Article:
Luka's performance in Game 4 of 43 points, 17 rebounds and 13 assists was arguably the best postseason showing to date, especially with his game-winning shot in overtime that tied the series.

    Doncic ranks second in scoring and usage rate (36.5 percent) this postseason, and he would be on the first or second team had the Mavericks advanced past the first round.           

2nd-Team Center: Bam Adebayo, Miami Heat

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    Kim Klement/Associated Press

    Playoff Stats Per Game: 17.5 points, 11.2 rebounds, 4.9 assists, 55.6 FG%, 36.6 minutes, plus-6.4

    Team Record: 11-3 (and counting)

    While Jimmy Butler, Tyler Herro and Goran Dragic have all taken turns in the spotlight for Miami, Bam Adebayo has been the glue to hold the team together.

    One of the NBA's best defenders, Adebayo has showcased his all-around game this postseason, leading Miami in rebounds, assists and blocks at age 23. Only Anthony Davis and LeBron James have higher net ratings than Adebayo's plus-8.9, and the Heat are outscoring opponents by 89 points in 513 minutes with him on the floor.

    While centers like Joel Embiid, Nikola Vucevic and Kristaps Porzingis put up higher scoring averages, Adebayo's overall game and the Heat's success make him the bubble's second-best big man.            

2nd-Team Forward: Kawhi Leonard, Los Angeles Clippers

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    Kim Klement/Associated Press

    Playoff Stats Per Game: 28.2 points, 9.3 rebounds, 2.3 steals, 48.9 FG%, 39.3 minutes, plus-1.9

    Team Record: 7-6

    With the Clippers holding a 3-1 lead over the Denver Nuggets in the second round, Leonard looked like the bubble MVP. He was averaging 29.2 points per game on 51.5 percent shooting, pulling down near double-digit rebounds and showing enough playmaking chops to get L.A. to the Finals. Even his 36-point effort in a Game 5 loss helped remind everyone who the reigning Finals MVP was.

    Alas, Leonard went on to average just 19.5 points on 35.0 percent shooting over the Clippers' last two games. Going scoreless in the fourth quarter of Game 7 stung, as Jamal Murray outplayed Leonard to put Denver in the Western Conference Finals.

    While his team's result was disappointing, Leonard was brilliant for much of the postseason, especially with Paul George struggling mightily at times.

    Leonard's scoring average ranks sixth overall, and he tied with Robert Covington for the most steals (30) among postseason players.              

2nd-Team Forward: Jayson Tatum, Boston Celtics

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    Mark J. Terrill/Associated Press

    Playoff Stats Per Game: 25.8 points, 10.2 rebounds, 4.6 assists, 44.2 FG%, 40.4 minutes, plus-6.4

    Team Record: 10-6 (and counting)

    Tatum has made a strong argument for a place on the all-playoff first team and would likely be there if his Celtics were the ones leading the Eastern Conference Finals instead of the Miami Heat.

    Tatum is the only player still standing to be averaging at least 25 points and 10 rebounds per game, and he's nearly overtaken Kemba Walker as the leading playmaker on the Celtics.

    The 22-year-old forward did a bit of everything for Boston in its first-round sweep of the Philadelphia 76ers and later against the Toronto Raptors and now Miami, and we're likely getting our first real dose of Tatum as a true No. 1 option on a team that could win a Finals.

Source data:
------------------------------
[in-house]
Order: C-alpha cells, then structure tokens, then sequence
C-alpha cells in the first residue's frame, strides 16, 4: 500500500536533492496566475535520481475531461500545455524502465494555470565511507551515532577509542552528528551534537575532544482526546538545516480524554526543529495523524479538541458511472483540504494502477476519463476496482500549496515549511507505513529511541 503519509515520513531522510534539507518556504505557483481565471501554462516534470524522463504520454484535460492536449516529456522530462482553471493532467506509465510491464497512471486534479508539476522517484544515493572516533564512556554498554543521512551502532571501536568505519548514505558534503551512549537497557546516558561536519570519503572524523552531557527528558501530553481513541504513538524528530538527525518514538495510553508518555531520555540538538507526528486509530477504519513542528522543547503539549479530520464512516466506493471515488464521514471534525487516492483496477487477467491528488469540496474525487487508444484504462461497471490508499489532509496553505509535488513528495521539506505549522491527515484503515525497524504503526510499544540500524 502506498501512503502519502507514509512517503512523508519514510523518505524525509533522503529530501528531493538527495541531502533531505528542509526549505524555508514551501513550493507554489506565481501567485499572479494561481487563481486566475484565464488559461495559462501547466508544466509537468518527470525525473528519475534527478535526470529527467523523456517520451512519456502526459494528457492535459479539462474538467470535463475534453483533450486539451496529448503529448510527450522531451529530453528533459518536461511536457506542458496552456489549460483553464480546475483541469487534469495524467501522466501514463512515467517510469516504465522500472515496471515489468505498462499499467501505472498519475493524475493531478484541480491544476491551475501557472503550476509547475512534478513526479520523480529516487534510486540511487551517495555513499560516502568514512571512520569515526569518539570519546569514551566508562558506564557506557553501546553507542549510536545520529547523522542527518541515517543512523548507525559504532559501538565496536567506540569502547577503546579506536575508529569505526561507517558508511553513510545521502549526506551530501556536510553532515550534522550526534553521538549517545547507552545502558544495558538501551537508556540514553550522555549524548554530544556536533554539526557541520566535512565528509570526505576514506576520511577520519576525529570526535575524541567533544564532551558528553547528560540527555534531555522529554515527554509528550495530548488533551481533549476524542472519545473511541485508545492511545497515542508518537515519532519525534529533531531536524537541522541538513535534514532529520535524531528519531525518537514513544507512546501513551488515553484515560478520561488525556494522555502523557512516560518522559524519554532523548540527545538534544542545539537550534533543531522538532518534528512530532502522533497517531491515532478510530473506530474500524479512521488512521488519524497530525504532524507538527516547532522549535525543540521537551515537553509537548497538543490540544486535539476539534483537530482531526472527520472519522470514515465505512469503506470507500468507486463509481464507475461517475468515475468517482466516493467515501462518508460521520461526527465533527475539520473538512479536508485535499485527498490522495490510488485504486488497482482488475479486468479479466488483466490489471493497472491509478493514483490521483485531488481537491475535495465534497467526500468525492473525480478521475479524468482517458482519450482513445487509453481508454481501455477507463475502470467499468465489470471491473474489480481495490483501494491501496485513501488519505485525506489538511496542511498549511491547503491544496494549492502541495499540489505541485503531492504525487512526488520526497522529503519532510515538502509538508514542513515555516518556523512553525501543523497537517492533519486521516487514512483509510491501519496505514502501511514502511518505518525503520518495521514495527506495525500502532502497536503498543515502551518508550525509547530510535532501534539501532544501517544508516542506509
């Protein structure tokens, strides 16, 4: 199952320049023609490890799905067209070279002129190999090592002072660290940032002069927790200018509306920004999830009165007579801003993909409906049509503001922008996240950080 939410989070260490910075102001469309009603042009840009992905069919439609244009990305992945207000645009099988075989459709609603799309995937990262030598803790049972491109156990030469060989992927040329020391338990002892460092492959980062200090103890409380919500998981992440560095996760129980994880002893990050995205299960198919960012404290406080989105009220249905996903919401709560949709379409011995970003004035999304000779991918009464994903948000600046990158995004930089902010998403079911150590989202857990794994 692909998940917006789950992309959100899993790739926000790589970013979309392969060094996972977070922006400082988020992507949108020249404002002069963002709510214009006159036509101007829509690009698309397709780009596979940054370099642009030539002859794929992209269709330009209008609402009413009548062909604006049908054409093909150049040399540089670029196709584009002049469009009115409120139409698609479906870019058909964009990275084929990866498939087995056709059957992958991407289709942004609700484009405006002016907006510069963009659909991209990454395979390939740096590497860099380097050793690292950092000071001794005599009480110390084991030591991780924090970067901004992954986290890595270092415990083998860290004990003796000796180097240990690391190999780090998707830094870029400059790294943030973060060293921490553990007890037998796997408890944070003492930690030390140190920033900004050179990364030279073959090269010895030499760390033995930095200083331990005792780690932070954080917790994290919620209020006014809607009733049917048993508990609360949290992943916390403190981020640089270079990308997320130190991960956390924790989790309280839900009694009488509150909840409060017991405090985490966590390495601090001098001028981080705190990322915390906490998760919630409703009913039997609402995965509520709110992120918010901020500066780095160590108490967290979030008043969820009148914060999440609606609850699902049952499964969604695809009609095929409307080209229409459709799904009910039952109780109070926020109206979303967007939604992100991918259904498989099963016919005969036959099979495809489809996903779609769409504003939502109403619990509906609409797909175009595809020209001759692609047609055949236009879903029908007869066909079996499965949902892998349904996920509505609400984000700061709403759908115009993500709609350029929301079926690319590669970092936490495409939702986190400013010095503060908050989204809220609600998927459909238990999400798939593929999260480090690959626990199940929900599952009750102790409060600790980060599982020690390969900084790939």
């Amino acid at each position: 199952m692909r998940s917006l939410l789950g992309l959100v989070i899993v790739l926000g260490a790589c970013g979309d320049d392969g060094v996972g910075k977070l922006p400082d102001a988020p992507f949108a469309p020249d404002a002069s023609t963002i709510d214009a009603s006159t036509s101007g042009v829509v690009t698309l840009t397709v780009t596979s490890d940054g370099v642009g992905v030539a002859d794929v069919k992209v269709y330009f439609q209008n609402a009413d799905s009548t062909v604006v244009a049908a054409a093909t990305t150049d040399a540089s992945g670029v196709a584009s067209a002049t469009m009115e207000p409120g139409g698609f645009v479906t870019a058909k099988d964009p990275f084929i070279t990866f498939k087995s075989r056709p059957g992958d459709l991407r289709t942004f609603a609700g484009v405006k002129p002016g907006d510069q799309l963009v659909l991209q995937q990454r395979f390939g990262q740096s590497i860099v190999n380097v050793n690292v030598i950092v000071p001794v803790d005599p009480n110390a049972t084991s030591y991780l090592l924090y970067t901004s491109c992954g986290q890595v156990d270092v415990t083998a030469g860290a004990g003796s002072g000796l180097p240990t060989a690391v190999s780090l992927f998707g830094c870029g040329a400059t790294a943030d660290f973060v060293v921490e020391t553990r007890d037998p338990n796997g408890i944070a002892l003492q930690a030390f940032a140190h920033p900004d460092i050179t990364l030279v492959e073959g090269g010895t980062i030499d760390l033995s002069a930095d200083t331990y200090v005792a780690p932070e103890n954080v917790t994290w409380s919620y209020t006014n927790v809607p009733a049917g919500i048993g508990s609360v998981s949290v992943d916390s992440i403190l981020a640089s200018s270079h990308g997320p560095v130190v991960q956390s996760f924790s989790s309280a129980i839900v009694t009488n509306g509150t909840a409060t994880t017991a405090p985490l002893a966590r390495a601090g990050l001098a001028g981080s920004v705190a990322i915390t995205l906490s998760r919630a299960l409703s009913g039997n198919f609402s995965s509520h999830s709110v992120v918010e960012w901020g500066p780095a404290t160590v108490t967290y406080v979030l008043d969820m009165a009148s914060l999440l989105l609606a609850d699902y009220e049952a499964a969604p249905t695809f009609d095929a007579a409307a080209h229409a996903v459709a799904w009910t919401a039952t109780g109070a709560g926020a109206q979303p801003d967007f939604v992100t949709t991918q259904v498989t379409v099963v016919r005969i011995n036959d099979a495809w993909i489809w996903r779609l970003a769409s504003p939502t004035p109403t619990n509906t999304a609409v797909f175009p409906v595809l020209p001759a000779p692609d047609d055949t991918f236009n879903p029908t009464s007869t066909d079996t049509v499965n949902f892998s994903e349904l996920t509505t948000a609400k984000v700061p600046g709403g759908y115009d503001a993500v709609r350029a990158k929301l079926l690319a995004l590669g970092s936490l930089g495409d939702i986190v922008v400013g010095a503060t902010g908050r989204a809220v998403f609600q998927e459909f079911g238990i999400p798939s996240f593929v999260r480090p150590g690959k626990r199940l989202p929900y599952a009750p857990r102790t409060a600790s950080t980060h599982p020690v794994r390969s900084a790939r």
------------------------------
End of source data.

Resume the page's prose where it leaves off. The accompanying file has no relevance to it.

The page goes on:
While he's gone missing at times (zero points in the first half of Game 4 against Miami), he's also looked unstoppable at others (28 second-half points). He had a game-high 31 points in Friday's win over the Heat that kept the C's alive in the postseason.

    Even with plenty of help on the Celtics, Tatum has a higher usage rate (27.6 percent) than players like Jamal Murray, Jimmy Butler and Pascal Siakam this postseason.              

2nd-Team Guard: Goran Dragic, Miami Heat

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    Mark J. Terrill/Associated Press

    Playoff Stats Per Game: 21.4 points, 4.3 rebounds, 4.5 assists, 45.6 FG%, 34.9 minutes, plus-6.2

    Team Record: 11-3 (and counting)

    Perhaps the most surprising player on this list, Goran Dragic has been absolutely terrific as Miami's starting point guard.

    The 34-year-old leads the Heat in scoring, with an increase of over five points per game from his regular-season average. He's taken pressure off Jimmy Butler as a scorer and ball-handler, and he makes sure to feed the hot hand when players like Duncan Robinson and Tyler Herro heat up.

    While Dragic doesn't have the overall numbers of Luka Doncic or James Harden, his plus-7.5 net rating ranking third among guards behind LeBron James and Marcus Smart, and Miami is tied with the Lakers for the best winning percentage among playoff squads.

    With rookie standout Kendrick Nunn floating in and out of the rotation, Dragic has helped carry the Heat as their starting floor general.                    

2nd-Team Guard: Donovan Mitchell, Utah Jazz

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    Ashley Landis/Associated Press

    Playoff Stats Per Game: 36.3 points, 5.0 rebounds, 4.9 assists, 52.9 FG%, 37.7 minutes, plus-5.4

    Team Record: 3-4

    Does a player whose team lost in the first round really deserve a spot on the all-playoff second team? Absolutely, provided that player is Donovan Mitchell.

    No one has come close to touching the 24-year-old's scoring average this postseason, as Mitchell put up a pair of 50-point games against the Nuggets in the first round. He pushed Utah to a 3-1 lead without its second-leading scorer in Bojan Bogdanovic, and no player has been as heavily worked in their time on the court this postseason (37 percent usage rate).